Setting aside the severe privacy implications of pervasive police body cameras the biggest issue is that the police remain in sole control of the devices and data. Even in cities that require police to wear body cameras I still urge people to record any and all police interactions they’re either a party to or come across. When individuals record the police the footage isn’t in the polices’ control so there are barriers that make it more difficult for them to use it to prosecute somebody. Footage recorded by individuals is also more resilient to the body camera memory hole:
Chicago Police Department officers stashed microphones in their squad car glove boxes. They pulled out batteries. Microphone antennas got busted or went missing. And sometimes, dashcam systems didn’t have any microphones at all, DNAinfo Chicago has learned.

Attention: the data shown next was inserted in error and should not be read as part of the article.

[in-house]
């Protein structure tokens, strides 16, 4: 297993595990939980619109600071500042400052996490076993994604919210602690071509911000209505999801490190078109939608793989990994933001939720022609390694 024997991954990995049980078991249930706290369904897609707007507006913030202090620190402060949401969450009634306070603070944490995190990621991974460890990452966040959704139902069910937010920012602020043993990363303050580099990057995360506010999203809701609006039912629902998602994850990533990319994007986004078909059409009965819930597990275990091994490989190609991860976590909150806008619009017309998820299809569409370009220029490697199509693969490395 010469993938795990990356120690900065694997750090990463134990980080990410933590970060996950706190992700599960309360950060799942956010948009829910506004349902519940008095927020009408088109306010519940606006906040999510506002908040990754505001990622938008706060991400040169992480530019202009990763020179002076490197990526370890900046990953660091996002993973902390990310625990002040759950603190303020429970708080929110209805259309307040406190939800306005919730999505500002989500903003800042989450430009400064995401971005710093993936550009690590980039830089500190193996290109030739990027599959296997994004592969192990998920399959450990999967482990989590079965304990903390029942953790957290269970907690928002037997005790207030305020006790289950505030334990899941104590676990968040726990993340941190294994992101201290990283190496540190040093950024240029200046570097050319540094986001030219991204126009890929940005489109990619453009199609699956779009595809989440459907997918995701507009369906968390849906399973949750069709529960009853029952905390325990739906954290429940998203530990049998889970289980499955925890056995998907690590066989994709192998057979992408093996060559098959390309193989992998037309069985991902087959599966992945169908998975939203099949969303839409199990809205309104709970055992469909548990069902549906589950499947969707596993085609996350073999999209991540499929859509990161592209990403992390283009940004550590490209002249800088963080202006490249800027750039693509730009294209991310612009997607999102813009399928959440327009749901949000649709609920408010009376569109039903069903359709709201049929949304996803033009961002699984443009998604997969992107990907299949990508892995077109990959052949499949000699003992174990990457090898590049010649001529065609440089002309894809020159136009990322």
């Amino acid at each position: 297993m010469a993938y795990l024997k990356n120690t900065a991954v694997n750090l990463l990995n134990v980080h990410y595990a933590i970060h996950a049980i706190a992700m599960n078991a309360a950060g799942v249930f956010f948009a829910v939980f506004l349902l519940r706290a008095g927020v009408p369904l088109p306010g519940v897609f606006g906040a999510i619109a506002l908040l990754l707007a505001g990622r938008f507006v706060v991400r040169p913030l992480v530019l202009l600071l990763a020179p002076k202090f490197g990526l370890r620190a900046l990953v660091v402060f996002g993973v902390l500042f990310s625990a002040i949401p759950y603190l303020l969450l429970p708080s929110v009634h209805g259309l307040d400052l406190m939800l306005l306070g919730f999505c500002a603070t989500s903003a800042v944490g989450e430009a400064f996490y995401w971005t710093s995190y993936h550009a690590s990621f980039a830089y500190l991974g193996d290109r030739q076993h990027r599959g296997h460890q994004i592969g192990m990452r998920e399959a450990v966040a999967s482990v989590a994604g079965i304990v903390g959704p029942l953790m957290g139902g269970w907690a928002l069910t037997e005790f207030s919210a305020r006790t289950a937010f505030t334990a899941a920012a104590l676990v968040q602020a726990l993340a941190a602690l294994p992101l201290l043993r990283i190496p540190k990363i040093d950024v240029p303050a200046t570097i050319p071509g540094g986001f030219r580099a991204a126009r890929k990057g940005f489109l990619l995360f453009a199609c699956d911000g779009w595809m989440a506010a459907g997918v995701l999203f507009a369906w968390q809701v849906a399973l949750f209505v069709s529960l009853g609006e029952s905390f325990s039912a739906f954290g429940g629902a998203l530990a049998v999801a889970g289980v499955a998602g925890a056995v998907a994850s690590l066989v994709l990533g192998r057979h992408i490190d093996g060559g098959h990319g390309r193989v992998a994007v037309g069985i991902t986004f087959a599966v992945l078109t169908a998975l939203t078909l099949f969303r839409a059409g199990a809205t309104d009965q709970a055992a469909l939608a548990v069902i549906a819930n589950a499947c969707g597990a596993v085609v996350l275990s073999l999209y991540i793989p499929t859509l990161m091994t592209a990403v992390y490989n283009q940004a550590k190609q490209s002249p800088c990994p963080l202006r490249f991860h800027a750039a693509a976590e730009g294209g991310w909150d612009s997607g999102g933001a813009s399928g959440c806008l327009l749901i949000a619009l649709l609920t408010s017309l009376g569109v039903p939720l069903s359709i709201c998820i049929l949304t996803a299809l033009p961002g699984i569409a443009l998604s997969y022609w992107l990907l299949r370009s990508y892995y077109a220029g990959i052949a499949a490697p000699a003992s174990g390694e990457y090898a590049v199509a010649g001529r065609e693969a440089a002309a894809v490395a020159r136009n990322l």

Police officials last month blamed the absence of audio in 80 percent of dashcam videos on officer error and “intentional destruction.”
When the only footage of a police encounter comes from a police controlled device it’s a simple matter for the officer to disable it. The best way to counter such a threat is to record police interactions yourself.
Most people carry smartphones, which usually come equipped with a decent camera. You can use the builtin video recording app but there are better options in my opinion. A friend of mine who spends a lot of time recording the police uses and recommends Bambuser. The American Civil Liberties Union has region specific apps for recording the police. Both options are good because they upload the video to a remote server so a cop cannot destroy the footage by confiscating or destroying your recording device.
Police body cameras sound like a great idea on paper but as with most things in life if you want something done right you should do it yourself.